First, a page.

Why a Peer Review is more progressive than a Technology Audit

Ed tech leaders tend to use the terms peer review and technology audit interchangeably, but they are very distinct tools with different origin, purpose and application. Given the choice, I would opt for a peer review.

A Peer review is a proactive Leadership tool designed to nurture development, not shut it down. Is there any reason why you would pass on the opportunity to invite several colleagues from similar size school systems, with very similar technology issues as you, to help you problem solve and plan for the future? Your peers understand your priority issues and peer ideas might help you to think a little differently about a problem in need of a new solution.

In the 2018 CoSN IT Leadership Survey we were able to make two observations about Peer Reviews in general. First, only 25% of the Ed Tech leaders (n=538) responding to this survey had completed a Peer Review in the past, so it is reasonable to conclude that the review is reasonably new to our community. Second, from the 25% that had completed a Peer Review, 79% had a positive experience with the process.

Technology audits are often reactive tools used to identify the root cause of technology problems or a problem that was not addressed appropriately at the onset. Peer Reviews are more likely to be used by an IT leader for strategic planning or to secure an outside opinion of the environmental variables impacting their new position as the head of technology for a school system.

Technology audits are often administered by consulting firms with full time consultants, and if you know the consulting model, it is very efficient in its use of junior consultants supervised by a senior partner. Unfortunately these junior consultants may have little knowledge of the nuances in K-12 Education Technology. The overall cost for a technology audit is significantly more expensive due to the use of billable consultants rather than a peer review program using experienced technology officers on loan.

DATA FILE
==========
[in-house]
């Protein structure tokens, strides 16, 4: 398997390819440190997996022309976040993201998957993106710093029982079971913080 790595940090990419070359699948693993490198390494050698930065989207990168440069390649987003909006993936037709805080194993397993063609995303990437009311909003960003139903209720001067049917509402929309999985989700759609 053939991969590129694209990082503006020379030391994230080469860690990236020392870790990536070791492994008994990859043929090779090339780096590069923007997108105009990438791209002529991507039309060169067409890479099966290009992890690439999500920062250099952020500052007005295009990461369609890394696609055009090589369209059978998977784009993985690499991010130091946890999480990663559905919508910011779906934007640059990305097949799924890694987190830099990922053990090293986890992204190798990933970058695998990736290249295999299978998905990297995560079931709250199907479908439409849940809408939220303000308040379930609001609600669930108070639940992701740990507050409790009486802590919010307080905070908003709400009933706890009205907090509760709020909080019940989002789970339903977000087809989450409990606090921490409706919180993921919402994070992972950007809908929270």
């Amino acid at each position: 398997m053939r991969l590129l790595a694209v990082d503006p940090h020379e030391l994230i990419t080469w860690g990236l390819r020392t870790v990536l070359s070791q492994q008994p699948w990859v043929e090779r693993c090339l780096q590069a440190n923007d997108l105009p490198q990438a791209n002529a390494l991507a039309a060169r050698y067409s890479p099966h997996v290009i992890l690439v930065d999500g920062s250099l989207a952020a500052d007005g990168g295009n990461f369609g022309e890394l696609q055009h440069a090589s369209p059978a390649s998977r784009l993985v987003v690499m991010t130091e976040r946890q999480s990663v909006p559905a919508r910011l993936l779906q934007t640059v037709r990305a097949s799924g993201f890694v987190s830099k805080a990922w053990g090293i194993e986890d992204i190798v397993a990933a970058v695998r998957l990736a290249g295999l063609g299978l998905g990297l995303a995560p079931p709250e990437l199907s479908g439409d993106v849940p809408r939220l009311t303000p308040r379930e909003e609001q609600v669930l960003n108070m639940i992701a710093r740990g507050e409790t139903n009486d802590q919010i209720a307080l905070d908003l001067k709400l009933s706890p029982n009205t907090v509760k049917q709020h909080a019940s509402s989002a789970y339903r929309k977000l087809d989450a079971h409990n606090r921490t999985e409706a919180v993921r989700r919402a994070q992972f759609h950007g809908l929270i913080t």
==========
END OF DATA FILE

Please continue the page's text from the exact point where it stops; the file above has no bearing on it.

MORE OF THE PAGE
The technical assistance typically provided in a peer-to-peer engagement is evident in the CoSN Peer Review as it provides a balanced approach to both improvements and commendations. CoSN uses Ed tech leaders currently employed by a school system with similar environmental variables such as enrollment, thus ensuring a working knowledge of technology management best practices as they exist today, not as they were yesterday. CoSN uses proprietary data sets collected as a part of two nationwide surveys of school systems to benchmark key operational variables, such as bandwidth capacity or staffing support per device. Since the Peer Review is a focused single purpose member service and not part of a menu of consulting firm services, CoSN does not have a conflict of interest in a future pursuit of supplemental consulting business.

More information on the CoSN Peer Review program is available on the CoSN website.

Keith Bockwoldt, CETL, is Director of Technology Services for Township High School District 214 in Arlington Heights, IL, which serves more than 12,000 students.